Survivor Story: Why I Walk

Lauren Musielak PhotoIn this powerful blog, one survivor shares why she walked with us at this year’s Stand Up & Stride. We are grateful that she and so many other survivors joined us to create domestic violence awareness and to celebrate their bright new beginnings.

WHY I WALK by Lauren Musielak

I walk for myself. I keep my head up, knowing what I have overcome. My past doesn’t define me. I am a lot stronger. I am a survivor.

I walk for my perpetrator. I stand up and stride, letting him know that I am no longer scared. It is my body and I decide what happens to it. He is to blame, not me. No means no, but most importantly yes means yes.

I walk for my ex. For I am strong, independent and free, free of his words, which no longer haunt me. I walk hoping he got help, that he is a better man.

I walk holding hands with my daughter. I hold tight, hoping she will never have to go through what I have. I know that I can’t protect her from everything, but I can raise her knowing what a healthy relationship is.

I walk for her. She was just a child, her innocence stolen. She is now an adult and did what seemed to be impossible, she got help. She now knows that she is not to blame and it wasn’t right. She will have to face him in court, but she won’t be alone.

I walk for the ones who aren’t able to. Every day three women are murdered by a current or former male partner in the U.S. Out of the 1,095 killed each year from domestic violence, only 4 percent of them had used a domestic violence hotline or shelter within the year prior to being killed by an intimate partner.

I walk for the 1 in 3 women and the 1 in 4 men who have been physically abused by their intimate partner. We walk together, to stop the epidemic. We walk to inspire people to help and inspire victims to get help.

Most importantly, we walk for you. You are not alone. You are not to be blamed. You do not deserve to be abused. You too, can rise. You have rights. Your body has rights. You can get help.

We walk to stop domestic violence. We stand up and stride with Hubbard House, because we are survivors.

Hubbard House 24-Hour Hotline (800) 500-1119 or (904) 354-3114

Hubbard House is a full-service certified domestic violence center providing prevention and intervention to domestic violence survivors and their families in Duval and Baker counties in Northeast Florida.


ian-with-giftcardsCoast Guard GMC Ian Keane serves the community by day and, through his volunteer efforts with Hubbard House, also on many of his days off, nights and weekends! What has his experience been like? We asked and he answered. Below, find the responses of the honorable Ian – military man, toy store decorator, gift card raiser, walk worker and all around great friend.

(Thanks, Ian, for everything!)

Tell us about the first time you volunteered for Hubbard House.

The first time I volunteered for Hubbard House, I was invited by a coworker to help sort toys and set up the holiday store. A group of five or six of us showed up, and we were told to turn the room into a winter wonderland. Since I enjoy volunteering and was working with so many fellow military members, we accomplished a lot and the time flew by.

Before I knew it, it was time to leave, but not until some of the staff came in. Seeing the awe and appreciation on their faces and the tears in their eyes made it unlike most volunteer efforts that I am a part of. In addition, we were given a tour of the facility and got an overview of all Hubbard House provides.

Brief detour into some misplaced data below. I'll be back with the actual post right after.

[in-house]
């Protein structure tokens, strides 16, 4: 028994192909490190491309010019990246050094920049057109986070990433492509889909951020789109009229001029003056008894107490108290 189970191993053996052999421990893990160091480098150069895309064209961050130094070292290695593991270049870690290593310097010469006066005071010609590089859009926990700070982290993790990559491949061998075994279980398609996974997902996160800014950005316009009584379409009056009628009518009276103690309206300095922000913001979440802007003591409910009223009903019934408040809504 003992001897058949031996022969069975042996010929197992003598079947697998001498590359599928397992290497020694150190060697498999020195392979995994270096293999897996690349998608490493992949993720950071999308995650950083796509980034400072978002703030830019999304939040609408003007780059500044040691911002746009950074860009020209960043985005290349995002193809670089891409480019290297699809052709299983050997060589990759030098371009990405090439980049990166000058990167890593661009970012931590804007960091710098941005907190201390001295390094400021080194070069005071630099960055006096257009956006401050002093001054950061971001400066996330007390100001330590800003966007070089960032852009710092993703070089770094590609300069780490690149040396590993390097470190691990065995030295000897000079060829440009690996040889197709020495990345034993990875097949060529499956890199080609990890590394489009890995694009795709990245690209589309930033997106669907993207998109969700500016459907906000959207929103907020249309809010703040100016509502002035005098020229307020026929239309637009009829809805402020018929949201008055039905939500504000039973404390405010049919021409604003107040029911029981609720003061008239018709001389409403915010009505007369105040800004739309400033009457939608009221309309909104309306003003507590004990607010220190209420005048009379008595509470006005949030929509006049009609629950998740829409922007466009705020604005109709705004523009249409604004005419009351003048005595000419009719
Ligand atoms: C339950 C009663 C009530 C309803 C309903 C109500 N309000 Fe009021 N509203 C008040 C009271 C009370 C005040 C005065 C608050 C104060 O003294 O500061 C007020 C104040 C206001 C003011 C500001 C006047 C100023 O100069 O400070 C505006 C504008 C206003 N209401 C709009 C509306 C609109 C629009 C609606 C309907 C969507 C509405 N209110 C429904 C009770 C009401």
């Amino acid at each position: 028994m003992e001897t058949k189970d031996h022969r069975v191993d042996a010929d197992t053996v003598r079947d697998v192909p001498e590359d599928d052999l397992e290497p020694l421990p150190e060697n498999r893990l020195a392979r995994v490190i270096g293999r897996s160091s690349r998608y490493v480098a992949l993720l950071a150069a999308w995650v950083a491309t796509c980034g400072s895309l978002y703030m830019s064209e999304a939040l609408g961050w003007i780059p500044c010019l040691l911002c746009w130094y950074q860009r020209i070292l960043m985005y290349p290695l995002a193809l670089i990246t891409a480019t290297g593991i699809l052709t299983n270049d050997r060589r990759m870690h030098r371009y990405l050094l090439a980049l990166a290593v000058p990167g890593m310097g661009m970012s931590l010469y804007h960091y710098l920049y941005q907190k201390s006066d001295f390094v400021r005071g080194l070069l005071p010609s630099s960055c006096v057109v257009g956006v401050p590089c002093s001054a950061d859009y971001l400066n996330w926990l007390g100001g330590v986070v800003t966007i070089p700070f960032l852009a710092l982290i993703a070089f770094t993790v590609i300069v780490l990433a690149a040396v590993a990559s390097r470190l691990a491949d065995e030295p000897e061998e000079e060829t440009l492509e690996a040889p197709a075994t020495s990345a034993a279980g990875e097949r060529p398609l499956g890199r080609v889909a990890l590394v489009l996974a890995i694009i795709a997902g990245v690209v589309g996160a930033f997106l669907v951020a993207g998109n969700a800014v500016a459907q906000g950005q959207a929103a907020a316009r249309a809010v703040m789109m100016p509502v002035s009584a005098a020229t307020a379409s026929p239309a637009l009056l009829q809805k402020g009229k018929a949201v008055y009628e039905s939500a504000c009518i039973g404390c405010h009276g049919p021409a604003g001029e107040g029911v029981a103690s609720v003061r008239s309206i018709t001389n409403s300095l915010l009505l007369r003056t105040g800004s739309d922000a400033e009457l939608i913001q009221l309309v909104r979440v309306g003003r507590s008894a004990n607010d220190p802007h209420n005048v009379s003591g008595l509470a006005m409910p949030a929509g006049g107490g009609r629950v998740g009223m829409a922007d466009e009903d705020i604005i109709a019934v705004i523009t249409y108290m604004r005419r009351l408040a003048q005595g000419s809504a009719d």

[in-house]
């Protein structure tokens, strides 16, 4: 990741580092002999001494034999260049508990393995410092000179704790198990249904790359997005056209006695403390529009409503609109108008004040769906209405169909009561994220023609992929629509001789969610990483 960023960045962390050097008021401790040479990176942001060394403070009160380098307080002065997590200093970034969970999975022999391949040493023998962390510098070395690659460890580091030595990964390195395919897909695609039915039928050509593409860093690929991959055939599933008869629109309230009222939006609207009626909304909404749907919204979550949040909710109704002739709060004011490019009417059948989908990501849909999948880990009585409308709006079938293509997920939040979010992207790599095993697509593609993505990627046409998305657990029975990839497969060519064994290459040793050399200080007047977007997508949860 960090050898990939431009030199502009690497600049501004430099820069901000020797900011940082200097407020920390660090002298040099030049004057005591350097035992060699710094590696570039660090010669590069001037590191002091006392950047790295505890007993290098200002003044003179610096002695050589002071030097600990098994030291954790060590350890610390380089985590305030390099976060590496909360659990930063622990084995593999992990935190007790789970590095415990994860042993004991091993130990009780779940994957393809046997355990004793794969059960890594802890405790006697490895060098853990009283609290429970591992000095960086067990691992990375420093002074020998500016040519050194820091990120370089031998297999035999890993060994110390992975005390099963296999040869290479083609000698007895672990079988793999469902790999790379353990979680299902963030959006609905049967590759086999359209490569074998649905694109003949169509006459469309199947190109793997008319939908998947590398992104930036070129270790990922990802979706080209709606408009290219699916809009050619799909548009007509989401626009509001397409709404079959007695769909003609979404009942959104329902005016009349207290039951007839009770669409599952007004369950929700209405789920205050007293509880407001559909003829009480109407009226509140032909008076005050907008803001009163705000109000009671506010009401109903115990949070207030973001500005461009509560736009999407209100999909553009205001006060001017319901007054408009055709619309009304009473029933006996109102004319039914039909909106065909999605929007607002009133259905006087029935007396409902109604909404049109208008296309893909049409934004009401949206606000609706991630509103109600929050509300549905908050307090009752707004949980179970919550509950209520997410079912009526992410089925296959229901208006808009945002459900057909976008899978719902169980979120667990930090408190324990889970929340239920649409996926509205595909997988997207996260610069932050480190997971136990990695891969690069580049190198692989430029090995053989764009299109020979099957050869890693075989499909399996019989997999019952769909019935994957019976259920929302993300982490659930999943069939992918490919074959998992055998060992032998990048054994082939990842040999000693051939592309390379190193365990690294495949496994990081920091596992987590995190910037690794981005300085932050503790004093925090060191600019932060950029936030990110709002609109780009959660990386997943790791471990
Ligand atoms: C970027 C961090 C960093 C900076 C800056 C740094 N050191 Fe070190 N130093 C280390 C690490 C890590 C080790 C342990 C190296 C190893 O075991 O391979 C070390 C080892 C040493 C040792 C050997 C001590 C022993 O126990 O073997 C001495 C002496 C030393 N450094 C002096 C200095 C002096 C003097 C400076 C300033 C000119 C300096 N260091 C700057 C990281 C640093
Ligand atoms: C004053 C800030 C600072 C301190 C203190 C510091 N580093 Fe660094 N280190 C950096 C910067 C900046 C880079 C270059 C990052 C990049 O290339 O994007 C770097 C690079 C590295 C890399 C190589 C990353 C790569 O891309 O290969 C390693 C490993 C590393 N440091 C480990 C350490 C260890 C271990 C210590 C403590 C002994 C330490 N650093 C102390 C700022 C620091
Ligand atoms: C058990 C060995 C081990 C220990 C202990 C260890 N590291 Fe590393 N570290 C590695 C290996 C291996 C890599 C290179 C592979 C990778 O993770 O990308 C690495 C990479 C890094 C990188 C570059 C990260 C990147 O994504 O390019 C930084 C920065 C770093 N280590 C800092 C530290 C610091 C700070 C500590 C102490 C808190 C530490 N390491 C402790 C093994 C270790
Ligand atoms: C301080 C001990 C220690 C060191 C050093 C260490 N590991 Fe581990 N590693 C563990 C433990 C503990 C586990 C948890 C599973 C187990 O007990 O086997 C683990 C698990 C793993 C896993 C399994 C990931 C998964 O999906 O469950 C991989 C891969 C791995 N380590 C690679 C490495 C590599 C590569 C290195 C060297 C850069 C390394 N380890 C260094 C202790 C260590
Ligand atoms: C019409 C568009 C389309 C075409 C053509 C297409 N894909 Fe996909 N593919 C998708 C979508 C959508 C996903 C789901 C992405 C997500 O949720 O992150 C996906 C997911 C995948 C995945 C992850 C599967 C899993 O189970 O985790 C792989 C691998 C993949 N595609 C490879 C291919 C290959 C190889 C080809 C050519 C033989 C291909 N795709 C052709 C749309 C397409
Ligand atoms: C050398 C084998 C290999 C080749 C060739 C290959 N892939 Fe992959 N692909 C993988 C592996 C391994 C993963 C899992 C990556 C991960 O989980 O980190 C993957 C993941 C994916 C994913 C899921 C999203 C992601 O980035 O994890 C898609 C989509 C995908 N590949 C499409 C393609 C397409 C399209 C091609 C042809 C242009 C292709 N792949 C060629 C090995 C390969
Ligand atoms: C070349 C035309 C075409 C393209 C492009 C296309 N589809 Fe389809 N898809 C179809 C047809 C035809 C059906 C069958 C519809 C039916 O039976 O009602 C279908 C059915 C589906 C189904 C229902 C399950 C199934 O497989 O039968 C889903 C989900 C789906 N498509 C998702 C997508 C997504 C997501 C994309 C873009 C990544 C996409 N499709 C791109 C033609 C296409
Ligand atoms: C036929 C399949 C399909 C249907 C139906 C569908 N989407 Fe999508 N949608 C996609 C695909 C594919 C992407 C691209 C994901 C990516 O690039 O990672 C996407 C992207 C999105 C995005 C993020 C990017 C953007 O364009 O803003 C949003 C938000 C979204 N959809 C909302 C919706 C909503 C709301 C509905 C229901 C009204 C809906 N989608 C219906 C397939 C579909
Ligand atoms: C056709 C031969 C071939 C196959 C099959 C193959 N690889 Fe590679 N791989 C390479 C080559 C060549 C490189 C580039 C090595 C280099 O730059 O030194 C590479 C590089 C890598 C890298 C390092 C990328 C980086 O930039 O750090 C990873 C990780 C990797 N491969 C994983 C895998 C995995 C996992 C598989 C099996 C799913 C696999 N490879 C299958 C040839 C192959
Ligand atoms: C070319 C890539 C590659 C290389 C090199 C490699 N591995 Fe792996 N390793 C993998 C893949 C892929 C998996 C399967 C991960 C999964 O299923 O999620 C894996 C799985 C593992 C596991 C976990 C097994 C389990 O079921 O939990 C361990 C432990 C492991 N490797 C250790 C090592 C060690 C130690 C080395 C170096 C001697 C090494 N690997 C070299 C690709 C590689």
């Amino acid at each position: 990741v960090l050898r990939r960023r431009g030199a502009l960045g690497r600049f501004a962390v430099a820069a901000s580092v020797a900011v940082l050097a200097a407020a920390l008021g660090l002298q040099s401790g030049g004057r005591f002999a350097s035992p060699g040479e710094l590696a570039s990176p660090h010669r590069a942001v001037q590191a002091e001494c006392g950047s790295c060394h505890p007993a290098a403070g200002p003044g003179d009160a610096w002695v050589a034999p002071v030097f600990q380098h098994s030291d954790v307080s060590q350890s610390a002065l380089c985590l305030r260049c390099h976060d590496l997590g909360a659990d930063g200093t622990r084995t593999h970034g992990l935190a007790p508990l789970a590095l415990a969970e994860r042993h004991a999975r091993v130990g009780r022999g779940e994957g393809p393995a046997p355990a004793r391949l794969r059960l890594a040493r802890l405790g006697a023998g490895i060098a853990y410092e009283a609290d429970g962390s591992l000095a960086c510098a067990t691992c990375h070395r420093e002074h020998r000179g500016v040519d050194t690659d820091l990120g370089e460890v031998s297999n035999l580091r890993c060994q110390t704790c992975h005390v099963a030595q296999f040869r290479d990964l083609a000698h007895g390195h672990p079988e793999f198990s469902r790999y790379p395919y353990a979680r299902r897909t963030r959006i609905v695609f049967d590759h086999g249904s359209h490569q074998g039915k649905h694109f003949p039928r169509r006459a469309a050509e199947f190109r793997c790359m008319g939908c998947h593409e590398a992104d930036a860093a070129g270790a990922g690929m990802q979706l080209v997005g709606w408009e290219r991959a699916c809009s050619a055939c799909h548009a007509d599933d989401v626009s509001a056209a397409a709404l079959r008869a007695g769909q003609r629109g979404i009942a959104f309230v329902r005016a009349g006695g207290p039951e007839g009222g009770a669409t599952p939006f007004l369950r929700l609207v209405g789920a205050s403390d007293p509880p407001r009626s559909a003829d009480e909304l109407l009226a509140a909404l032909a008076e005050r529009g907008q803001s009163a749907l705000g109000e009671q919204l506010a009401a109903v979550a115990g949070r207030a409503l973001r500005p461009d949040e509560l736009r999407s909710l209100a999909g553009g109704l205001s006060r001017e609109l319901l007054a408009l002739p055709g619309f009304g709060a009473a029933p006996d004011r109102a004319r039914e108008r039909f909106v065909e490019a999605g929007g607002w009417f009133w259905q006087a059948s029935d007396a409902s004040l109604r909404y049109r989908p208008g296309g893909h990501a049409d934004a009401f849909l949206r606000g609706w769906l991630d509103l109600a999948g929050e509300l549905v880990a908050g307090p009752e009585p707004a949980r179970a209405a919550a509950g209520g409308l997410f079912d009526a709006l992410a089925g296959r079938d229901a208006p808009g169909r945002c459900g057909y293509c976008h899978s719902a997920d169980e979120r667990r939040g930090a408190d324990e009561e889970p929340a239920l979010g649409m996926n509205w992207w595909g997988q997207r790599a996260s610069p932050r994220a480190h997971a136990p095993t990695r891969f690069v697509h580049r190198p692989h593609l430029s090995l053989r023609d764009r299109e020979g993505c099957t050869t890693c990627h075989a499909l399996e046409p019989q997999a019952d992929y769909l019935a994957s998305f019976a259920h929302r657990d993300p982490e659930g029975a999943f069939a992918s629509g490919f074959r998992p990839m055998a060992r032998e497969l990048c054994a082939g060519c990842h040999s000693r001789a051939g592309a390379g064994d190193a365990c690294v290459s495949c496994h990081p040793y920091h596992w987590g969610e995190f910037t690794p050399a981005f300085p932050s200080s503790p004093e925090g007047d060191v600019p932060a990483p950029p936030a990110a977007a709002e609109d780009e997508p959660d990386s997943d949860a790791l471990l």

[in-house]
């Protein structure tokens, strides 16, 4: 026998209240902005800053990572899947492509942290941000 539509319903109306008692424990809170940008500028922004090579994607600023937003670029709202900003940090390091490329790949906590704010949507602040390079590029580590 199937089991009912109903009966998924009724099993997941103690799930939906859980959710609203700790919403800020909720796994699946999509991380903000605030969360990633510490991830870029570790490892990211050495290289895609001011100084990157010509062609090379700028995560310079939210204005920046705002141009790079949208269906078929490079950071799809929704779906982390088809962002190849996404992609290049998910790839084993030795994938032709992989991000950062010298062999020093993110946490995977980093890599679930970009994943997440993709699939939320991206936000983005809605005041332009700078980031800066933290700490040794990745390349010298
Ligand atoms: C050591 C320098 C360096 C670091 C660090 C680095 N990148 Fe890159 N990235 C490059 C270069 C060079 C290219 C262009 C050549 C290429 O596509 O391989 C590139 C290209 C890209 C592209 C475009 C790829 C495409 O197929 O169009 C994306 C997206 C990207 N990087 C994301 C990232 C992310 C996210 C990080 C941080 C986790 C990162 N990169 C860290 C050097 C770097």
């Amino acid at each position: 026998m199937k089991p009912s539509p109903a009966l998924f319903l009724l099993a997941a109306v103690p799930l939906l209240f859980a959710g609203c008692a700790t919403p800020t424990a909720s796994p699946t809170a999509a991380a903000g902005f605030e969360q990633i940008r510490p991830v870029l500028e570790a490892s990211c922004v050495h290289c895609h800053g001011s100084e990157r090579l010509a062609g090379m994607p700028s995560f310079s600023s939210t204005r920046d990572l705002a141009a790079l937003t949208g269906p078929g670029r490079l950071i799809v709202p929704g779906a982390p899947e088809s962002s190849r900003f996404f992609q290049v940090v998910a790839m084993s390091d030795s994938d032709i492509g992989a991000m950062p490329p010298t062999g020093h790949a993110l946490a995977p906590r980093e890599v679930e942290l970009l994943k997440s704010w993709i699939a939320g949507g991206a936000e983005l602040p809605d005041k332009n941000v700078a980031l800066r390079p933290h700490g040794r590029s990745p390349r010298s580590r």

Since that first time, you’ve continued to volunteer in a variety of ways: you’ve raised funds, helped with special events, and led teams that help at the holidays. Share with us a favorite memory.

Each opportunity has been equally rewarding. However, my favorite memory actually happened this year. While sorting toys, a mom was shopping for her kids in the toy store. She walked in and was instantly overwhelmed. Seeing her being blessed by the generosity of strangers warmed my heart. Even the coworkers I brought said their faith in humanity was restored a bit. To see the positive impact that Hubbard House and the volunteers have on these victims is priceless. To be a part of that and to show unconditional love to complete strangers who may never have experienced it is so rewarding.

You’ve been volunteering for Hubbard House for years! What keeps you coming back to us?

My love of helping others keeps me coming back. When I joined the Coast Guard I told the recruiter that I want to help people. I wanted to give some stranger a second chance at life, whether through stopping drugs or performing a rescue at sea. Through Hubbard House, you get to see the life changing work that is being done every time you are there. The mission of Hubbard House is also dear to my heart as my wife was verbally abused by her father for more than 20 years. No woman or person should ever have to face physical or emotional abuse, period. I am proud to help such an honorable organization.

We are so grateful to Ian and all of our volunteers. We simply couldn’t do this work without the support of caring people, like him, them, and you. If you’re interested in exploring Hubbard House volunteer opportunities, contact Outreach Engagement Coordinator Alexis (Lexi) Carpenter at We hope to see you around the halls of Hubbard House.

If you or someone you know is in an abusive relationship please call the Hubbard House 24-hour domestic violence hot-line at (904) 354-3114 or (800) 500-1119. Hubbard House can help.

ABOUT HUBBARD HOUSE: Hubbard House is a full-service certified domestic violence center providing prevention and intervention to domestic violence survivors and their families in Duval and Baker counties in Northeast Florida.